FEMS Immunol Med Microbiol.
Hilton E, Isenberg HD, Alperstein P, et al. Ingestion of yogurt containing
as prophylaxis for candidal vaginitis.
Ann Intern Med.
Friedlander A, Druker MM, Schachter A.
and vitamin B complex in the treatment of vaginal infection.
Hilton E, Rindos P, Isenberg HD.
GG vaginal supositories and vaginitis [letter].
J Clin Microbiol.
Reid G, Bruce AW, McGroarty JA, et al. Is there a role for lactobacilli in prevention of urogenital and intestinal infections.
Clin Microbiol Rev.
Williams LR, Home VN, Zhang X, et al. The composition and bactericidal activity of oil of
(tea tree oil).
Int J Aromather.
Hammer KA, Carson CF, Riley TV. In vitro susceptibilities of lactobacilli and organisms associated with bacterial vaginosis to
(tea tree) oil [letter].
Antimicrob Agents Chemother.
oil. Its use for trichomonal vaginitis and other vaginal infections.
Lippert U, Walter A, Hausen B, et al. Increasing incidence of contact dermatitis to tea tree oil [abstract].
J Allergy Clin Immunol.
2000;105(1 pt 2):A127.
van Slyke KK, Michel VP, Rein MF. Treatment of vulvovaginal candidiasis with boric acid powder.
Am J Obstet Gynecol.
Jovanovic R, Congema E, Nguyen HT. Antifungal agents vs. boric acid for treating chronic mycotic vulvovaginitis.
J Reprod Med.
Penna RP, Corrigan LL, Welsh J, et al.
Handbook of Nonprescription Drugs.
6th ed. Washington, DC: American Pharmaceutical Association; 1979:424.
Giron LM, Aguilar GA, Caceres A, et al. Anticandidal activity of plants used for the treatment of vaginitis in Guatemala and clinical trial of a
Zawadzki J, Suchy H, Scheller S. Use of propolis for treatment of vaginitis and cervicitis [in Polish; English abstract].
Guiraud P, Steiman R, Campos-Takaki GM, et al. Comparison of antibacterial and antifungal activities of lapachol and beta-lapachone.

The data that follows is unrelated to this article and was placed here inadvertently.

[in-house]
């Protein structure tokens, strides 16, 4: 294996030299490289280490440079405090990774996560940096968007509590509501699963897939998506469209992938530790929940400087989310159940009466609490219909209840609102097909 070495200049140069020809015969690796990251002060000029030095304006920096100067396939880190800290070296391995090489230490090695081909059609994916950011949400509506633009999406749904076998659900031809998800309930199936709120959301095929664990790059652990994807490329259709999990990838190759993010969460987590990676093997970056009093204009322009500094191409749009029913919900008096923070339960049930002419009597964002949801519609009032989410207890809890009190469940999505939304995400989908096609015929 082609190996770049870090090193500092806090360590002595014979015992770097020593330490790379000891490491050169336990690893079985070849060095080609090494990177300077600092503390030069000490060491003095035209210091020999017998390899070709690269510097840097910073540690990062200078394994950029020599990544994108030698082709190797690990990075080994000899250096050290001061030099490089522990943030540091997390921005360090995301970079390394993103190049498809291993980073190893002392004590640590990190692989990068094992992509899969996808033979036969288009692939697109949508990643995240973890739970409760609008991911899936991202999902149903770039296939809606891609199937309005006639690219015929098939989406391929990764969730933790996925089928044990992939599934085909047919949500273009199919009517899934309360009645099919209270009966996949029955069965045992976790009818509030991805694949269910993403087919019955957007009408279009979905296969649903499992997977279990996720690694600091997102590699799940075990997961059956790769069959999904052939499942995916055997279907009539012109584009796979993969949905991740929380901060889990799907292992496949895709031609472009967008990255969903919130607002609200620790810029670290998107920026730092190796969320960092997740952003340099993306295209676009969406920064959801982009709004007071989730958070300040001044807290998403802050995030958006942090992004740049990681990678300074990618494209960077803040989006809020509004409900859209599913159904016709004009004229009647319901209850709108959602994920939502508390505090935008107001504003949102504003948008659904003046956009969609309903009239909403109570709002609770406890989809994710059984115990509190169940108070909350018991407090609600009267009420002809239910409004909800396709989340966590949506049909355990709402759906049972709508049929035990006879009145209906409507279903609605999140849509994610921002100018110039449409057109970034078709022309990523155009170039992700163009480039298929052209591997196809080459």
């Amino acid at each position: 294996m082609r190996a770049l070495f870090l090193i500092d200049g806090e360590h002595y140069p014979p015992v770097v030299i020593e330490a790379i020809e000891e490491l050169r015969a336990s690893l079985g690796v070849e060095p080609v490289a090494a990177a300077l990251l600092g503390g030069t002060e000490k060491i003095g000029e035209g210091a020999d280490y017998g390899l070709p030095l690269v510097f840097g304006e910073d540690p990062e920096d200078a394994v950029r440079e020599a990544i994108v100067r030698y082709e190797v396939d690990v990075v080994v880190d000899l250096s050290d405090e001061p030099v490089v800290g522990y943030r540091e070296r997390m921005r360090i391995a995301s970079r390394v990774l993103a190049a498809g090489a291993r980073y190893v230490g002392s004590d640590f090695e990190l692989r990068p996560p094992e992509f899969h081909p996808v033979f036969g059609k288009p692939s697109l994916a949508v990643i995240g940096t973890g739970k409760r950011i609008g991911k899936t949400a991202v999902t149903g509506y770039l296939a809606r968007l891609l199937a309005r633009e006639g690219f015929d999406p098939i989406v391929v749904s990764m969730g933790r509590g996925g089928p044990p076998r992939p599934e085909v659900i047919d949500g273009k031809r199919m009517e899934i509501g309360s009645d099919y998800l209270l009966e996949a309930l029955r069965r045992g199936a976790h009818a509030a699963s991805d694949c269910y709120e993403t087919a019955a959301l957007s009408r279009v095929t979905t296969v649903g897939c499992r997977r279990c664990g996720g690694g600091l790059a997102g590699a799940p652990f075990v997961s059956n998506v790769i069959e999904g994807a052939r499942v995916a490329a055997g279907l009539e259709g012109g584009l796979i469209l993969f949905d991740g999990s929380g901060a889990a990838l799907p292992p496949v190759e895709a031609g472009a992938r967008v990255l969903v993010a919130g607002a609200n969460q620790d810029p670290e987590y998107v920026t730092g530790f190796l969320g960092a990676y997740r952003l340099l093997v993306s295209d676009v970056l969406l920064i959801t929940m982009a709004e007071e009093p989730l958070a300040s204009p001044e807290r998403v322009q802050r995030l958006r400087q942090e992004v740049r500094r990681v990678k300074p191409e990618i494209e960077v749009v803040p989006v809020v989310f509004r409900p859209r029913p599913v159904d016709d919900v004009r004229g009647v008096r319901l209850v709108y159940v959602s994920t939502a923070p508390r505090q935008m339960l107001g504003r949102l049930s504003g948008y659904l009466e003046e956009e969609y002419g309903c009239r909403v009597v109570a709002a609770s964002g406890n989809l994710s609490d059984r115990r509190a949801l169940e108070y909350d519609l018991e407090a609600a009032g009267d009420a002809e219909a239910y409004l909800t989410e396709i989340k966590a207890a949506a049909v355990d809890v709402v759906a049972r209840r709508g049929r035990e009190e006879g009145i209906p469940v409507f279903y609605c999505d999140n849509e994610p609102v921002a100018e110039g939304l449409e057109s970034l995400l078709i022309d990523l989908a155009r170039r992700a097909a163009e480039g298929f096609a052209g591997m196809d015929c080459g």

Sandhu, D.K. Warraich, MK Singh S. Sensitivity of yeast isolated from cases of vaginitis to aqueous extracts of garlic.
Ghannoum MA. Studies on the anticandidal mode of action of
J Gen Microbiol.
Hughes BG, Lawson LD. Antimicrobial effects of
L. (elephant garlic), and
L. (onion), garlic compounds and commercial garlic supplement products.
Kaneda Y, Torii M, Tanaka T, et al. In vitro effects of berberine sulphate on the growth and structure of
Ann Trop Med Parasitol.
Pattnaik S, Subramanyam VR, Bapaji M, et al. Antibacterial and antifungal activity of aromatic constituents of essential oils.
Quale JM, Landman D, Zaman MM, et al. In vitro activity of
against azole resistant and sensitive Candida speces and a pilot study of cinnamon for oral candidiasis.
Am J Chin Med.
Singh HB, Srivastava M, Singh AB, et al. Cinnamon bark oil, a potent fungitoxicant against fungi causing respiratory tract mycoses.
Reid G, Charbonneau D, Erb J, et al. Oral use of
GR-1 and L. fermentum RC-14 significantly alters vaginal flora: randomized, placebo-controlled trial in 64 healthy women.
FEMS Immunol Med Microbiol.
Jeavons HS. Prevention and treatment of vulvovaginal candidiasis using exogenous
J Obstet Gynecol Neonatal Nurs.
Pirotta M, Gunn J, Chondros P, et al. Effect of lactobacillus in preventing post-antibiotic vulvovaginal candidiasis: a randomised controlled trial.
Petersen EE, Magnani P. Efficacy and safety of vitamin C vaginal tablets in the treatment of non-specific vaginitis; a randomised, double blind, placebo-controlled study.
Eur J Obstet Gynecol Reprod Biol.
Falagas ME, Betsi GI, Athanasiou S. Probiotics for the treatment of women with
Clin Microbiol Infect.
Larsson PG, Stray-Pedersen B, Ryttig KR, et al. Human lactobacilli as supplementation of clindamycin to patients with bacterial vaginosis reduce the recurrence rate; a 6-month, double-blind, randomized, placebo-controlled study.
BMC Womens Health.
2008 Jan 15.
Barrons R, Tassone D. Use of
probiotics for bacterial genitourinary infections in women: A review.
Petricevic L, Witt A. The role of L
actobacillus casei rhamnosus
Lcr35 in restoring the normal vaginal flora after antibiotic treatment of bacterial vaginosis.
Ya W, Reifer C, Miller LE.
Efficacy of vaginal probiotic capsules for recurrent bacterial vaginosis: a double-blind, randomized, placebo-controlled study.
Am J Obstet Gynecol.
Last reviewed September 2014 by
EBSCO CAM Review Board
Please be aware that this information is provided to supplement the care provided by your physician. It is neither intended nor implied to be a substitute for professional medical advice. CALL YOUR HEALTHCARE PROVIDER IMMEDIATELY IF YOU THINK YOU MAY HAVE A MEDICAL EMERGENCY. Always seek the advice of your physician or other qualified health provider prior to starting any new treatment or with any questions you may have regarding a medical condition.
Copyright © EBSCO Publishing. All rights reserved.